Lifeguard duty

With whistle in hand, lifeguard Stark Wright mans the diving area.


Tribune intern

With the Maring Aquatic Center opening much later than usual this summer, the lifeguards employed there have had to adapt. 

Providing a clean and safe environment has been a priority for the staff this summer, with various precautions having been put into place. In the pool area, lifeguard Jacob Guernsey said some of the main changes have been removing inner tubes from the lazy river, spacing lounge chairs six feet apart, and outlining boxes around guard stands.

 “We are sanitizing every two and a half hours,” Guernsey said.

Changes have also affected the concessions stand at the pool. Concessions worker Emma Jacobs noted that the snack area has been relocated to the party room and that they are only selling prepackaged snacks – unlike usual years when they are able to sell items such as fountain drinks and hot dogs.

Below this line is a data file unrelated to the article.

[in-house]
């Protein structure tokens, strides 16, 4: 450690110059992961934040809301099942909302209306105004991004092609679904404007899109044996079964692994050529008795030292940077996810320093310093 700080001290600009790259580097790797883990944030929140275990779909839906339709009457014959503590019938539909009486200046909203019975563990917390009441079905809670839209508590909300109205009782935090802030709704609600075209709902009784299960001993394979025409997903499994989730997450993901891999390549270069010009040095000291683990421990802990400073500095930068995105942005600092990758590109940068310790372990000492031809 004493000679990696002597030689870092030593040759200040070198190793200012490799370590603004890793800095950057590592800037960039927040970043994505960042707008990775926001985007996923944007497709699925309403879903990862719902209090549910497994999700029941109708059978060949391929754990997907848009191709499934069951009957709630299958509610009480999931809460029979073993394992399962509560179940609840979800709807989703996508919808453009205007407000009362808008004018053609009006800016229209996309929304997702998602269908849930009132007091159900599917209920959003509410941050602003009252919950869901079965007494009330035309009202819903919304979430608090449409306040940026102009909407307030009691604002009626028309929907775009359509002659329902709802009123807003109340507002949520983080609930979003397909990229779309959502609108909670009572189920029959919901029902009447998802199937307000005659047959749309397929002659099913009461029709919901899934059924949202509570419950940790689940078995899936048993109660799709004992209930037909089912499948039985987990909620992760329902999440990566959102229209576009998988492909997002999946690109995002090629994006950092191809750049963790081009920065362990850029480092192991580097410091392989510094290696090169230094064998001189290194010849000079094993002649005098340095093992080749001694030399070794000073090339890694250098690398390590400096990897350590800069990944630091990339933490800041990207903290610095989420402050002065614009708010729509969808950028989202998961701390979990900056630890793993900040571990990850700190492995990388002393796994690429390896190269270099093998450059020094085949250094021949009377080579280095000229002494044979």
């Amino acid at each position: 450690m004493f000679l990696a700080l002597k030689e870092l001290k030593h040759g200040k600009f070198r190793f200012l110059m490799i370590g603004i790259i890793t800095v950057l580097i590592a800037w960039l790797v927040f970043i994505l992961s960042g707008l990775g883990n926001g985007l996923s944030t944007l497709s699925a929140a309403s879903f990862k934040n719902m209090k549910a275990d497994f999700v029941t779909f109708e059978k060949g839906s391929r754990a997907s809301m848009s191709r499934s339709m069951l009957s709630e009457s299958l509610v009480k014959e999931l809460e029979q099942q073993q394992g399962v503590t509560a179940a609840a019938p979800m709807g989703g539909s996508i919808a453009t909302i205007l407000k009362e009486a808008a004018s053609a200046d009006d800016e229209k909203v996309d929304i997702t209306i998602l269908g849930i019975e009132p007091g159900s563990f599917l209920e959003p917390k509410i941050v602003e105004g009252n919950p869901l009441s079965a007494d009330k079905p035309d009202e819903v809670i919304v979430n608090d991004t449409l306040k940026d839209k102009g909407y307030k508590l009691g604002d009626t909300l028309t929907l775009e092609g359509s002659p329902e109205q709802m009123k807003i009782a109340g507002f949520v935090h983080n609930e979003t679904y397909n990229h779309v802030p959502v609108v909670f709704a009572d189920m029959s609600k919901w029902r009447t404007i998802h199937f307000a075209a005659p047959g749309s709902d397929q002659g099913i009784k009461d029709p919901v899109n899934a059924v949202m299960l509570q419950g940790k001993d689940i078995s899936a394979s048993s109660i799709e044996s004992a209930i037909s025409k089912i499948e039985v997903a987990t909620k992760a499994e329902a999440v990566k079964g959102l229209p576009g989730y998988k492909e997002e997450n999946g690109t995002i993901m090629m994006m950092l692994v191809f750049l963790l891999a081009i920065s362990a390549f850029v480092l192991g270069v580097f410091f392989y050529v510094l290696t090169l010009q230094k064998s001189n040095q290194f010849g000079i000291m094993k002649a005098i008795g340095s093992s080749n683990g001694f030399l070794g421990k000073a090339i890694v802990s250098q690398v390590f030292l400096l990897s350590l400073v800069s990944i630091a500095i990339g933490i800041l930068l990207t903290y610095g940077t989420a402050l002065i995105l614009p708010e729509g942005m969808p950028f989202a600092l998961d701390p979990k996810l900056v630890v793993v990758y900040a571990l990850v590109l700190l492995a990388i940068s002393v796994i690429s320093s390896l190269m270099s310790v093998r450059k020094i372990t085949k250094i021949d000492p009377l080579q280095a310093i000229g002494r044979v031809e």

Despite all of the new safety procedures, staff say most visitors realize the rationale behind them.

“A lot of patrons are being really flexible with it, like they’re really understanding about why we have to clean,” said lifeguard Sabrena Muñoz.

Opening so late in the summer has offered both advantages and disadvantages for the staff. While she noted that she won’t be able to earn as much money, Muñoz does like the fact that the job won’t take up her whole summer. Others have seen this as one of the less favorable parts of the situation.

“I like to work, so for me I would have liked for the pool to open earlier, but due to the safety concerns I totally understand,” said Guernsey.

Head lifeguard Jillian Vogel has taken advantage of the late opening and filled the gap in the community through offering swimming lessons at her home in the month leading up to the pool’s opening. 

The work environment is one of the major advantages the job offers. Vogel, Guernsey and Muñoz all agreed that their favorite part of the job is their coworkers and the fun environment they create. 

“They make it so much fun and we’re just like a good friend group now,” said Muñoz.

Despite all of the challenges, Vogel says the pool has offered a sense of normalcy for many. Kids are able to enjoy a typical summer pastime during a not-so-typical year.

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